Since the second wave of feminism swept the US in the 1960s, lesbian feminist academicians and writers have turned their research into scrutinizing the female enclaves buried under patriarchal scholarship. In the tell-all 1970s, the remains of the “Bloomsberries” and Parisian ex-pats were picked clean in dozens of biographies. By the 1980s, interest turned to the painterly arts and photography, under the scalpels of such adroit clinicians as Tee Corinne, Linda Nochlin and Deborah Bright. The decade also turned spotlights on 19th century academia and the socio-political foremothers surrounding Jane Addams and Eleanor Roosevelt. More recently the kliegs illuminated the girls in the celluloid closets and on stage.
In the 19th century it was de rigueur as part of the Grand Tour to traipse back to Greece and Rome and soak up the classic art and architecture of antiquity. Americans wishing to blunt their pioneer edges and do just honor to their growing pantheon of heroes developed a taste for neo-classic sculpture and monuments. The growing capitalist class sought out statuary to embellish its homes and gardens. Now as we jump into the 21st century the scholarly appetite has turned to examining the lives of those Anglo/American expatriate women artists in Italy who filled that demand for statuary.
Henry James, Henry Blake Fuller, and a generation of effete novelists made pilgrimages to, and wrote nostalgically of, Italy as the fountainhead of art and culture. James in 1902 decried the “strange sisterhood of American lady sculptors who at one time settled upon the seven hills [of Rome] in a white marmorean flock.” That dismissive epithet moved into the language of a generation of art criticism, as did “scribbling ladies” for literature.
Since Dolly Sherwood published her excellent, copiously researched 1991 biography of Harriet Hosmer and the lesbian colony of artists around her, articles and books on members of the “flock” have burst the dam of patriarchal scholarship. Julia Markus’ book Across An Untried Sea: Discovering Lives Hidden in the Shadow of Convention and Time (Knopf, 2000) wove her work around thespian Charlotte Cushman, her lover Emma Stebbins, and their circle to which an enthralled Hosmer was admitted as a teenager.
Now Kate Culkin has stepped into the circle of those scholars examining the “flock” expanding our understanding not only of the phenomenon of Hosmer’s success but the underlying social and personal alliances that made it possible. Culkin concentrates on Hosmer’s cultural milieu, her “ladies bountiful” and lovers (rich patrons, widows and daughters of tycoons) in Italy, Boston, Paris and London. Even as psychology began to influence the law, intense relationships between women were still regarded with a benign indifference. There were no laws affecting lesbianism in France under the Code Napoleon or England under Queen Victoria. Even Rome, at the heart of Catholicism, couldn’t be bothered in the time of Hosmer because it was embroiled in the revolutionary and political incursions of Mazzini and Garibaldi.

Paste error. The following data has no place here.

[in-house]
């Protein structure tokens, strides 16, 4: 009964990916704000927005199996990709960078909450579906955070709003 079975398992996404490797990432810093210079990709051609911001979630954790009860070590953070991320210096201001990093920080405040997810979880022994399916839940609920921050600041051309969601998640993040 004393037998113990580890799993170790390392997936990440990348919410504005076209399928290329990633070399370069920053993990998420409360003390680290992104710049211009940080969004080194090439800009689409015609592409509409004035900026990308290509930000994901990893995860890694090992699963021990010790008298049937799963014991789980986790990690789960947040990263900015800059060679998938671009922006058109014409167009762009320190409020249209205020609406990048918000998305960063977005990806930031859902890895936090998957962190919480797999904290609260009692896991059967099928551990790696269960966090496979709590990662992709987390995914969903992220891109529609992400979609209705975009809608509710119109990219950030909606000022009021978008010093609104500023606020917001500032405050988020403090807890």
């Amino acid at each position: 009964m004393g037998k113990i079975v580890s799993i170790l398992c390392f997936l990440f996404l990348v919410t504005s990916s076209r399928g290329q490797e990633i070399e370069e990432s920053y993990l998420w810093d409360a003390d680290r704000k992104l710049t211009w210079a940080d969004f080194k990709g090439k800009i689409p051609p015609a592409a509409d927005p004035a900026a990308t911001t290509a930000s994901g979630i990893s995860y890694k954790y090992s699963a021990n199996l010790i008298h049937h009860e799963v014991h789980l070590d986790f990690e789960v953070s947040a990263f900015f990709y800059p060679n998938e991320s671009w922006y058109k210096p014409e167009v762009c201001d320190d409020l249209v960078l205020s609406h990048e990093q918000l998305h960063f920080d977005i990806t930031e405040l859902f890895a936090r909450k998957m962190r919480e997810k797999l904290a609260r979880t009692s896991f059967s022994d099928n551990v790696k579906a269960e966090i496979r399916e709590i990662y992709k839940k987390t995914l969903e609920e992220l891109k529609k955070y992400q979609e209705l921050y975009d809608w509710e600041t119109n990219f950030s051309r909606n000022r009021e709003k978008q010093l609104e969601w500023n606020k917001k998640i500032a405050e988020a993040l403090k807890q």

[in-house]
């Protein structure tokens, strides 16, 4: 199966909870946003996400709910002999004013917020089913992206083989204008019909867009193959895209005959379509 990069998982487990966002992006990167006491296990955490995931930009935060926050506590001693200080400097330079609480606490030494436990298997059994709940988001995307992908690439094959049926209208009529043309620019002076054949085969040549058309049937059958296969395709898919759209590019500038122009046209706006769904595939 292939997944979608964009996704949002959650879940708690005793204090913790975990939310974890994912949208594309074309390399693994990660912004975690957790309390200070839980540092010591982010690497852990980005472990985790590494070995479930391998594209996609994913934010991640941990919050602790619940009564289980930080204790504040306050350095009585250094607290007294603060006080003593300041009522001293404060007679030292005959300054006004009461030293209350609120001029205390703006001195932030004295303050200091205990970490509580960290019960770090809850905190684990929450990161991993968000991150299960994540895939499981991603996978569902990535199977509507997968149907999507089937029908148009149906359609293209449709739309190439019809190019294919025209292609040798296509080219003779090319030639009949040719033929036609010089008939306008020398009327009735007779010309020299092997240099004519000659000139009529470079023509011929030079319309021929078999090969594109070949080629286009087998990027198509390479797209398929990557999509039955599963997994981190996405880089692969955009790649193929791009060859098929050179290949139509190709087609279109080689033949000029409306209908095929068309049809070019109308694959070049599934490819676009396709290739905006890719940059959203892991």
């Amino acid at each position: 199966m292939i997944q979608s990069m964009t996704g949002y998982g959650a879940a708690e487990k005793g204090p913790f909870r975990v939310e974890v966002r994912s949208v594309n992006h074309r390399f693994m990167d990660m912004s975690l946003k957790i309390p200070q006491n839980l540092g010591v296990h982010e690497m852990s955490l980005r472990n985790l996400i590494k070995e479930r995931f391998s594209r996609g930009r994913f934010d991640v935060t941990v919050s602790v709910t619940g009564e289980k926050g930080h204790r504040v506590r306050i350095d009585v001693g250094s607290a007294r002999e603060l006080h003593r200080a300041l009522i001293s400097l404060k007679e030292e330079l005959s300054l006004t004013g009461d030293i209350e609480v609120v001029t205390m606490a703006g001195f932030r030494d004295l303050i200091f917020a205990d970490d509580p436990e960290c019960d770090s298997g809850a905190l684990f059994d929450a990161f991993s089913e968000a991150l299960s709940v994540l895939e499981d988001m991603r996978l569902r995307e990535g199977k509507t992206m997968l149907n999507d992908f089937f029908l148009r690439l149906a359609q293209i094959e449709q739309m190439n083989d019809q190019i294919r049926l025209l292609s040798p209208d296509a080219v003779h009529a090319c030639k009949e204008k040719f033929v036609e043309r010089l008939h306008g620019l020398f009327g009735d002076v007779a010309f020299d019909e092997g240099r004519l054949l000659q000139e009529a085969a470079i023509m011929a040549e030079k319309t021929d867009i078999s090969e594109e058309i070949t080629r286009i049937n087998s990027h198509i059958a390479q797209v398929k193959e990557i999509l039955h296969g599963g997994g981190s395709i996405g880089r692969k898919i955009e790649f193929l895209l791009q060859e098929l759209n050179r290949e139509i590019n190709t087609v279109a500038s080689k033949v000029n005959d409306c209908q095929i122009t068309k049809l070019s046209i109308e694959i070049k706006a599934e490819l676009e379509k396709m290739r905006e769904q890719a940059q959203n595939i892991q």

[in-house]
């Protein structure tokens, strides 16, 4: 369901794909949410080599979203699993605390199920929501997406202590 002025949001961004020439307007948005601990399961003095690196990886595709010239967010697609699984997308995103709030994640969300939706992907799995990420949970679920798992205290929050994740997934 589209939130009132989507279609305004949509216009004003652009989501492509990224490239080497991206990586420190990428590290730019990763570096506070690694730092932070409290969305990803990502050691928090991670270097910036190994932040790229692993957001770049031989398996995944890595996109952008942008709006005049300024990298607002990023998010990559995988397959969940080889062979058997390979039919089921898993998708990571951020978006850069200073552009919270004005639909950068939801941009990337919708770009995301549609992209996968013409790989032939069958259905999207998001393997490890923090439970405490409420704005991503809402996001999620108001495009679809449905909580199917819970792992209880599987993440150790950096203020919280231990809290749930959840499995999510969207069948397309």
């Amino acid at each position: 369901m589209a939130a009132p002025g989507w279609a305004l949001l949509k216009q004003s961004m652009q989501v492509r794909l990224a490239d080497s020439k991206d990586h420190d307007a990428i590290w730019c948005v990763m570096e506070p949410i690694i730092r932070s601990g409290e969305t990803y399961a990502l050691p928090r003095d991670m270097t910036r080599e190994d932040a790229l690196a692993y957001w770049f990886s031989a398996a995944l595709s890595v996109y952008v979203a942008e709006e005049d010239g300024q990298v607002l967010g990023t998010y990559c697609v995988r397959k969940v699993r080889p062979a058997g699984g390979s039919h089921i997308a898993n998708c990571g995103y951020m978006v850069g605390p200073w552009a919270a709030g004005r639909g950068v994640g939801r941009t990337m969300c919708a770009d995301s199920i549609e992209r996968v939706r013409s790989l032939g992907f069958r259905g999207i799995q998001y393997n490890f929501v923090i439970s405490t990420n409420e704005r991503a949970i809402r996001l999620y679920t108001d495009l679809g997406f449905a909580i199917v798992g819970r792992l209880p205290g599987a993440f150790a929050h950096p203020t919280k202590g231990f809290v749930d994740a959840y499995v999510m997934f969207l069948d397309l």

Culkin looks at the influences of spiritualism, the new feminism, the decline of Romanticism and the rise of Modernism, on Hosmer and her work. Considered the foremost woman sculptor of her time, Hosmer portrayed the image of strong women, unbowed, even when crushed under patriarchal power. Culkin examines the iconography of such works as her most popular “Xenobia in Chains” and the “African Sybil.” She tells us that Hosmer, even while manicuring her public profile, grew wary of her identification as a sculptor and dabbled unsuccessfully in other pursuits such as the construction of a perpetual motion machine, but did patent a useful process for an artificial marble.
In the 1890s Hosmer was at the center of a heated controversy on the position of women at the World’s Columbian Exhibition. The “Isabellas,” a society urging the integration of women’s work into every facet of the Exhibition, opposed the minions of doyenne Bertha Palmer, who wanted all to be showcased collectively at her Women’s Building. Hosmer succumbed to the influence of Susan B. Anthony and withheld her commissioned statue of Isabella of Castille (giving her jewels to Columbus to finance his voyage). It was later the centerpiece of an 1894 Exhibition in San Francisco. Culkin has added a highly readable, well annotated study to the increasing pantheon of creative lesbians supported by networks of friends and lovers.